characteristics and performance variables than of patient characteristics.
Author: Hellinger F.
Title: The expanding scope of State legislation.
Publication: JAMA 276(13):1065-70.
This study examines three types of State laws that regulate managed
(1) Laws that limit the ability of managed care plans to direct
the flow of patients to specific (e.g., direct access laws, any-willing-provider
laws, and freedom-of-choice laws). (2) Laws that prohibit contracts between
managed care plans and providers that establish exclusive relationships
(i.e., contracts that do not permit providers to sign contracts with other
managed care plans). (3) Laws that mandate minimum lengths of hospital
stay for deliveries.
Author: Brach C.
Title: Privatizing local mental health authorities and mental
health services: Raising questions and considering options.
Publication: Boston (MA):
Technical Assistance Collaborative, Inc.
Abstract: This monograph, distributed to state and county mental health agencies,
weighs the advantages and disadvantages of privatizing local mental health
authorities and the relative merits to different organizational forms (quasi-public
v. private non-profit corporation). The monograph also reviews considerations
for privatizing the delivery of mental health services, and gives guidance
on implementing either type of privatization strategy.
Availability: Select to access information on how to order this
monograph on the Web site of the Technical
Authors: Brach C, Mauch D.
Title: Public sector responsibilities in
Publication: In Managed care: Challenges for children and family services,
edited by L. Scallet, C. Brach and E. Steel. Baltimore, (MD): Annie E. Casey
Abstract: This report poses the question: "What responsibilities must remain with
the public sector?" The response comes in three parts. First, the public
sector's objectives in caring for vulnerable children and families are
defined. Second, core functions of government that cannot be delegated
are articulated. Third, strategies are offered for executing core functions
and securing the public sector's objectives. Public sector officials who
think through these issues and plan accordingly can remain in control while
using the private sector effectively to accomplish public objectives.
Authors: Brach C, Scallet L.
Publication: In Managed care: Challenges
for children and family services, edited by Scallet L, Brach C, Steel E. Baltimore (MD): Annie E. Casey Foundation.
Abstract: This report was designed to educate the systems that serve children
and families (e.g., child welfare, special education, juvenile justice)
about managed care. Drawing upon knowledge from the sectors where managed
care is relatively more advanced, such as the health and mental health
sectors, the authors discuss the implications of the advancement of managed
care techniques into child- and family-serving systems.
Author: Drissel A.
Title: Managed care and children and family services:
A guide for State and local officials.
(MD): Annie E. Casey Foundation. Edited by Brach C.
Abstract: This guide is the final product of a project for the Annie E. Casey
Foundation, Managed care: Implications for children and family services.
A major goal of the project was to provide a bridge from the sectors where
managed care is relatively more advanced, such as the health and mental
health care systems, to those where managed care is beginning to make inroads.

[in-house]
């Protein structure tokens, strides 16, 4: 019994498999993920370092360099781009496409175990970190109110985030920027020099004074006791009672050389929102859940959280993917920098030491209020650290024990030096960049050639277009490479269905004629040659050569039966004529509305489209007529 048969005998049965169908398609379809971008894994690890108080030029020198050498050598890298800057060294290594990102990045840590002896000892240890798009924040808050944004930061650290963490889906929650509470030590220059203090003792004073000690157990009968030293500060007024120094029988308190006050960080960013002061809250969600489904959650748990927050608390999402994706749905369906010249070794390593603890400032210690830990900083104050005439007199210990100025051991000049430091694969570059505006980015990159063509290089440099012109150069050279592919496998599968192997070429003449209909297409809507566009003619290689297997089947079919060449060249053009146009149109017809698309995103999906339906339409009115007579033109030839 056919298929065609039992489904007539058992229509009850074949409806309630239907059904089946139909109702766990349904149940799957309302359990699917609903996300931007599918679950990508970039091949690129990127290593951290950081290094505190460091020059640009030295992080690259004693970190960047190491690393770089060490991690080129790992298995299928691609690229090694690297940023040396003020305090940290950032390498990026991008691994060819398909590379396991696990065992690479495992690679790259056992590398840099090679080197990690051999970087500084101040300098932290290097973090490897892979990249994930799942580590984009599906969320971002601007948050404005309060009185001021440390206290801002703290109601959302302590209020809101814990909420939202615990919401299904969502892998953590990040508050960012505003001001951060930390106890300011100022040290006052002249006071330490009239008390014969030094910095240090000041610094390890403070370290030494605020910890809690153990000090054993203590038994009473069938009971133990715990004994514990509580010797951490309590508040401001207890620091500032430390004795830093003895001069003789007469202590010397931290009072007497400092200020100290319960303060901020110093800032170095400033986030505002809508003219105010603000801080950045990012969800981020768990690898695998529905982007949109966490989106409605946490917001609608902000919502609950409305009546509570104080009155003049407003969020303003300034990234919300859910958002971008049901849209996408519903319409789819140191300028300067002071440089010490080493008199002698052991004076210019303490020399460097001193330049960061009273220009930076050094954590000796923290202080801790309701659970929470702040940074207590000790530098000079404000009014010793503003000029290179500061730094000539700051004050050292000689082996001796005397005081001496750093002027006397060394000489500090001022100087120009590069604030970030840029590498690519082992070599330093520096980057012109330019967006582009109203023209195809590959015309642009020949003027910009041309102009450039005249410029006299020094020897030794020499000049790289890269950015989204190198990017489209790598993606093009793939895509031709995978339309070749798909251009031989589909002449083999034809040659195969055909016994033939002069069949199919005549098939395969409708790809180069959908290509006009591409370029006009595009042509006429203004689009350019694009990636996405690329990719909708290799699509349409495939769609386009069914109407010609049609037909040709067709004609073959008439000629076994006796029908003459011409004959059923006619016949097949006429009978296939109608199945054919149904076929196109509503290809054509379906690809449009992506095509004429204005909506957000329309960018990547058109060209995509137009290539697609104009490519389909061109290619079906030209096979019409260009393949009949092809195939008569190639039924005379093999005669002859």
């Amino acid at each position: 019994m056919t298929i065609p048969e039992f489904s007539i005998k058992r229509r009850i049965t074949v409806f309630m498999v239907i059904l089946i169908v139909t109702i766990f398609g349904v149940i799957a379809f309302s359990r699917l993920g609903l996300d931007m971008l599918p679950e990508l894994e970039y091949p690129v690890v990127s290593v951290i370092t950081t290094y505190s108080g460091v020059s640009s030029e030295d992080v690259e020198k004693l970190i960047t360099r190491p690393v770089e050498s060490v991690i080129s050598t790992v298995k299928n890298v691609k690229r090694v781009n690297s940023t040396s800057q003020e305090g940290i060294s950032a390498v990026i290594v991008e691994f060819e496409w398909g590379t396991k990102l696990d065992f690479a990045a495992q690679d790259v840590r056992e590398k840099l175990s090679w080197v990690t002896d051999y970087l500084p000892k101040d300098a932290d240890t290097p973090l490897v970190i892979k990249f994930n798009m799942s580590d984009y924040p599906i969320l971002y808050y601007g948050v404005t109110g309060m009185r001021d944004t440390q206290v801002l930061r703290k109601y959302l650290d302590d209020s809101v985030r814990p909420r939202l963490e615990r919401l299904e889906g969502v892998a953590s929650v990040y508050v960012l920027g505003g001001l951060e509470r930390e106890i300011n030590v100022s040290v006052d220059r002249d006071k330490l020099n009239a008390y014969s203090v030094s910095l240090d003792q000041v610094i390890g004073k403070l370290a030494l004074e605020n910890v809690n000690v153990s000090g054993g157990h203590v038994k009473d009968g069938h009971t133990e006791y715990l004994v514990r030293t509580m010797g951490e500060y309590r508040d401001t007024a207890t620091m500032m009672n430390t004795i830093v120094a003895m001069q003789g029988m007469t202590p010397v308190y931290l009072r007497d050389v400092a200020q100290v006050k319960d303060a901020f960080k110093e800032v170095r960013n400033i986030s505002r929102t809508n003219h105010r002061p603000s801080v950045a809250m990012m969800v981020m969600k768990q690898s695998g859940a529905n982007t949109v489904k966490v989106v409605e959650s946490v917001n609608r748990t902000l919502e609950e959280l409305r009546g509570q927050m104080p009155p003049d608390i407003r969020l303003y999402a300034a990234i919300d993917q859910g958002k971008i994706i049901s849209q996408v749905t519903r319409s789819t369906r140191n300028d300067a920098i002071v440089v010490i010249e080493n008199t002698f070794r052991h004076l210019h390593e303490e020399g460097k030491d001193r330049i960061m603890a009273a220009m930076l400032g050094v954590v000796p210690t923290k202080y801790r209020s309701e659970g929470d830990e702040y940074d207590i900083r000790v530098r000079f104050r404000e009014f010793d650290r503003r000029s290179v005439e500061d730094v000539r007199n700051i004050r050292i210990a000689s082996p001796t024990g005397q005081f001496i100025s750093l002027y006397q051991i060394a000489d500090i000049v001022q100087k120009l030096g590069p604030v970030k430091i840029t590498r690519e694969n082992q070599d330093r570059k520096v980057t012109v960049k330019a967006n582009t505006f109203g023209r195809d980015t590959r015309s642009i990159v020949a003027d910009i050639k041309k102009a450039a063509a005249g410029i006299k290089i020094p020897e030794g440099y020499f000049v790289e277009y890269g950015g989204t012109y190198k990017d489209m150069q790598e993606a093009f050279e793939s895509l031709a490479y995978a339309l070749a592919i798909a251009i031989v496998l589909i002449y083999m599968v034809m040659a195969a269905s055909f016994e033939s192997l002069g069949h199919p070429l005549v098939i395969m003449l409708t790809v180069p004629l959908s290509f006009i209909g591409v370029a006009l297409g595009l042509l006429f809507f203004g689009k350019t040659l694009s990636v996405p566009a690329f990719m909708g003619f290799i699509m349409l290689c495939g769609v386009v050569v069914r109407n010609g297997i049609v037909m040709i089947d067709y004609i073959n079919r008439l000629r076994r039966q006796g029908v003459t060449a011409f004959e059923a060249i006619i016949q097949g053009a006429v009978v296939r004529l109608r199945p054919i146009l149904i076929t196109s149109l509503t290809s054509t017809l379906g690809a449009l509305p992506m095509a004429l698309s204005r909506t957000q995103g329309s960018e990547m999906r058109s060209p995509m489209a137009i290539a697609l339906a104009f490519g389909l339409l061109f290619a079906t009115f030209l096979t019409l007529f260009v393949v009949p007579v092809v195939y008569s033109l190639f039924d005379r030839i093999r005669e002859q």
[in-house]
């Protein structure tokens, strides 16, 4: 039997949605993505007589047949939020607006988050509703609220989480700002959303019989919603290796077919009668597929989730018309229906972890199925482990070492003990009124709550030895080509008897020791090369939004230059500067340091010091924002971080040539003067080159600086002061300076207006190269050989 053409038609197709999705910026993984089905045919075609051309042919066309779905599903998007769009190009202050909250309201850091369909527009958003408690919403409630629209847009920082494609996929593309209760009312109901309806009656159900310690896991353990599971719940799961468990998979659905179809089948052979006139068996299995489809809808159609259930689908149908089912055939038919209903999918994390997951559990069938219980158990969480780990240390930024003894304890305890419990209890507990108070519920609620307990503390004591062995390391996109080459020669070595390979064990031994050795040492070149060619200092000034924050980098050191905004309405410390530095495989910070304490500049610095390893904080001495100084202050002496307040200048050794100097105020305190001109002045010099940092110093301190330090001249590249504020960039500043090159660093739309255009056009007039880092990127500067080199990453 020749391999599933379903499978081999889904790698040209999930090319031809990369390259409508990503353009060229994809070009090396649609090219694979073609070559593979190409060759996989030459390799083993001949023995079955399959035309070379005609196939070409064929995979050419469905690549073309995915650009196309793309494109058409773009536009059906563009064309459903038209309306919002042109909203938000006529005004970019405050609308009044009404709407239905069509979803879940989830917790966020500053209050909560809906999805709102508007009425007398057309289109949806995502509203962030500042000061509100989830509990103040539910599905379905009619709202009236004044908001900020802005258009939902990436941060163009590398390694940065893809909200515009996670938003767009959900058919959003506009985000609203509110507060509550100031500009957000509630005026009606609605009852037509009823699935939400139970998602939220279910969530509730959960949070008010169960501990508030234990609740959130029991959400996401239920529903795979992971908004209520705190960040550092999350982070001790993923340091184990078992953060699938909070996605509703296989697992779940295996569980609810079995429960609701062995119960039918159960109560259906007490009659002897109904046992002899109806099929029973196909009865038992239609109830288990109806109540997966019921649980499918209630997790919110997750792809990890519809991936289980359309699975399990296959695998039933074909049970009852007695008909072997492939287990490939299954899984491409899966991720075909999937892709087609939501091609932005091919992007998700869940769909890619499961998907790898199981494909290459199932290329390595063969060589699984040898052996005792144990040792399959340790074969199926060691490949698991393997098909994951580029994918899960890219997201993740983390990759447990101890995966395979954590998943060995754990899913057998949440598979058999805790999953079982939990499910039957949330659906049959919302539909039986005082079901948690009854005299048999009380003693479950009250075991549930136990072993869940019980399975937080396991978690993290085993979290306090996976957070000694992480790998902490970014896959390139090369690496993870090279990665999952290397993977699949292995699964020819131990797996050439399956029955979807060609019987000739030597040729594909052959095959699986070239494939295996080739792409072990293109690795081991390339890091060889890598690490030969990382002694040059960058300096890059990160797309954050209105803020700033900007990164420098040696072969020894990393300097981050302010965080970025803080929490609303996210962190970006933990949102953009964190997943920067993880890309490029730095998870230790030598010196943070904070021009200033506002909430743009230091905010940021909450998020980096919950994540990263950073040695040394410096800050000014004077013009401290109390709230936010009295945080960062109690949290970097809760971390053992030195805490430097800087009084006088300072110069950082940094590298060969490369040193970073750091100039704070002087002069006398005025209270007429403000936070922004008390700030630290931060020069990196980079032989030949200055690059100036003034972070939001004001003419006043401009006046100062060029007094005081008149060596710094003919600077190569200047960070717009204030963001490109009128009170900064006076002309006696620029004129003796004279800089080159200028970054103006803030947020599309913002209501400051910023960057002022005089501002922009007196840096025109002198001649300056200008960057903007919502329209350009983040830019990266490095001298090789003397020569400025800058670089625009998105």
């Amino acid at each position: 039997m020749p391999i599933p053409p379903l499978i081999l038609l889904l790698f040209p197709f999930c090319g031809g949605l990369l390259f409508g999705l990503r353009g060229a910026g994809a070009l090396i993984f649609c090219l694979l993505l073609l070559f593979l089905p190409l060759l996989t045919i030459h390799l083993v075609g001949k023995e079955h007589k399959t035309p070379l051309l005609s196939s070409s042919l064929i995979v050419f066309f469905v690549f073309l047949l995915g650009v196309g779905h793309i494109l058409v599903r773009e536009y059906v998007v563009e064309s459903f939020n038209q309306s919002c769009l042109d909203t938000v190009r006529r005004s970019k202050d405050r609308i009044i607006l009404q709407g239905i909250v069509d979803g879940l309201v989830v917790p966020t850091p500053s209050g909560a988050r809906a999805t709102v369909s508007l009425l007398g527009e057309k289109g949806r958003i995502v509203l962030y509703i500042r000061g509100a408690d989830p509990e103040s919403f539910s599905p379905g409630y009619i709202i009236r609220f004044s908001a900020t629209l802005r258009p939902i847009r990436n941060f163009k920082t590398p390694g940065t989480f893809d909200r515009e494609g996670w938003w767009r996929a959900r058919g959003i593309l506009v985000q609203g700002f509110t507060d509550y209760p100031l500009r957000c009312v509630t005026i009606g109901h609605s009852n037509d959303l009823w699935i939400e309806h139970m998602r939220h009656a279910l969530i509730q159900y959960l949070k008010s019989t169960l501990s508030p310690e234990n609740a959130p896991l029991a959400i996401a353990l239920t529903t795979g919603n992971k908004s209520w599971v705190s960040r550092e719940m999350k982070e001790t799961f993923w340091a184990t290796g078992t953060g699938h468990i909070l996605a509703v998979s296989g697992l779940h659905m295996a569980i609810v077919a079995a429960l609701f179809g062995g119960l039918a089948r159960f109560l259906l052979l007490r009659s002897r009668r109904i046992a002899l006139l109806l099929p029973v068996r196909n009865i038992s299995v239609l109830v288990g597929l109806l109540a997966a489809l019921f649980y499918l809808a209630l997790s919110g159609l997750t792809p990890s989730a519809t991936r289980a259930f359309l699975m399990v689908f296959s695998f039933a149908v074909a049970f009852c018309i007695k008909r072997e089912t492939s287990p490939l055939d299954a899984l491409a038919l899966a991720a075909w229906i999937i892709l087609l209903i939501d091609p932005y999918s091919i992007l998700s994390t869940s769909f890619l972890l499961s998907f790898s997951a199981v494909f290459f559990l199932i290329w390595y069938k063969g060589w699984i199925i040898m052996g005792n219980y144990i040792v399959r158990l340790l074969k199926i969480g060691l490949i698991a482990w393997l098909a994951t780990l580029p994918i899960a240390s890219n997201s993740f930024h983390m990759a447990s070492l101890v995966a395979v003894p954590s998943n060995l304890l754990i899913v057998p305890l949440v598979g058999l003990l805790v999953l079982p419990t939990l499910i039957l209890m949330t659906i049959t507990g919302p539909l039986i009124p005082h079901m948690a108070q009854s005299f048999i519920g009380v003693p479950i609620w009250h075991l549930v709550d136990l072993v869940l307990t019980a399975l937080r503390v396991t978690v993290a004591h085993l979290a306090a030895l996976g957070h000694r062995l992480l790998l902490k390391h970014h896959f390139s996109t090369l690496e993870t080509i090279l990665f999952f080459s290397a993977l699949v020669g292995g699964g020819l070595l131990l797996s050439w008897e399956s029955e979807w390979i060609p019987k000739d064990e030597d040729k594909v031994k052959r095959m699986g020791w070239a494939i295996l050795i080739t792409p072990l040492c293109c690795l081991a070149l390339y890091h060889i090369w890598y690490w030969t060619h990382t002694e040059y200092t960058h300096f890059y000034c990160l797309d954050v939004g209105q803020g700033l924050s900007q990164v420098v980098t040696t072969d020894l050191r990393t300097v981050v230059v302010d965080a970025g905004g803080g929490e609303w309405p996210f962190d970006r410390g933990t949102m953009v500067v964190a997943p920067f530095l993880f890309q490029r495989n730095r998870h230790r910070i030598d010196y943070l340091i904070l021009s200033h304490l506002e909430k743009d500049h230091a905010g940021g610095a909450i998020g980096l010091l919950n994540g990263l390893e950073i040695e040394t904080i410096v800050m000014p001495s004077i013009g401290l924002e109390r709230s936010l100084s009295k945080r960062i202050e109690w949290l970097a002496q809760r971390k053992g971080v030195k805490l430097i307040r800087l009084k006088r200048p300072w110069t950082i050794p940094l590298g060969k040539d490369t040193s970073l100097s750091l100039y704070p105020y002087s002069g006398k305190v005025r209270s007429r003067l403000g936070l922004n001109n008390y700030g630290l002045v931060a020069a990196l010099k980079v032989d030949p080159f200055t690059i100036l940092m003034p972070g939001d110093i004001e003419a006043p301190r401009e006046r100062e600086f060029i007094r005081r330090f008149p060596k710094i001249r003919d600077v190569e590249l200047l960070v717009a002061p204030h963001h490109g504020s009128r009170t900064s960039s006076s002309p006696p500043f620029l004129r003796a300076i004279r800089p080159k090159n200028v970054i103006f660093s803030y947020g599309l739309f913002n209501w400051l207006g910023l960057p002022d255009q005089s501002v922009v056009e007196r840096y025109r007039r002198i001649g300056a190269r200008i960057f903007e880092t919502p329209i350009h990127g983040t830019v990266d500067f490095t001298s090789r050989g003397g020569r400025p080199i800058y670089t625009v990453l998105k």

Authors: Robinson G, Brach C.
Title: Managed mental health care and
women: Implications of a changing delivery system.
Publication: Paper read at Changes
in Mental Health Care: What Might They Mean for Women?
Date: October 2, 1996
This article was written to serve as the basis of discussion for the Commonwealth
Fund Commission on Women's Health's symposium, Changes in Mental Health
Care: What Might They Mean for Women? The public mental health system
is now undergoing a radical transformation with the advent of managed care.
Over the past two decades Medicaid has grown into a dominant funding source
for public mental health services. States, facing budgetary pressures,
are increasingly shifting Medicaid programs into managed care.
Authors: Brown RE, Miller B, Taylor WR, Palmer CS, et al.
Title: Health care expenditures for tuberculosis in the United States.
Publication: Arch Intern Med 155:1595-1600.
Abstract: This retrospective cost of illness study estimated 1991 direct expenditures for TB-related outpatient and inpatient diagnosis and treatment, screening, preventive therapy, contact investigations, surveillance, and outbreak investigations. The direct medical expenditures for TB in 1991 were estimated at $703.1 million. Treatment accounted for more than 86% of all TB-related expenditures; inpatient treatment accounted for 60% of the total. Prevention activities made up only 14% of all costs. Direct medical expenditures may be underestimated because of limitations in the database on hospital expenditures and health department cost-accounting systems and because of the lack of a national database on screening activities.
Author: Hellinger F.
Title: Any-willing-provider and freedom-of-choice laws:
An economic assessment.
Publication: Health Aff 14(4):297-302.
In recent years the prerogative of managed care plans to selectively
contract with health care providers to establish networks of preferred
providers has been circumscribed in many States through the enactment of
any-willing-provider and freedom-of-choice laws. This study considers arguments
for and against these laws, and reviews evidence on their impact.
Availability: AHCPR Publication No. 96-R030 is available from the AHRQ Publications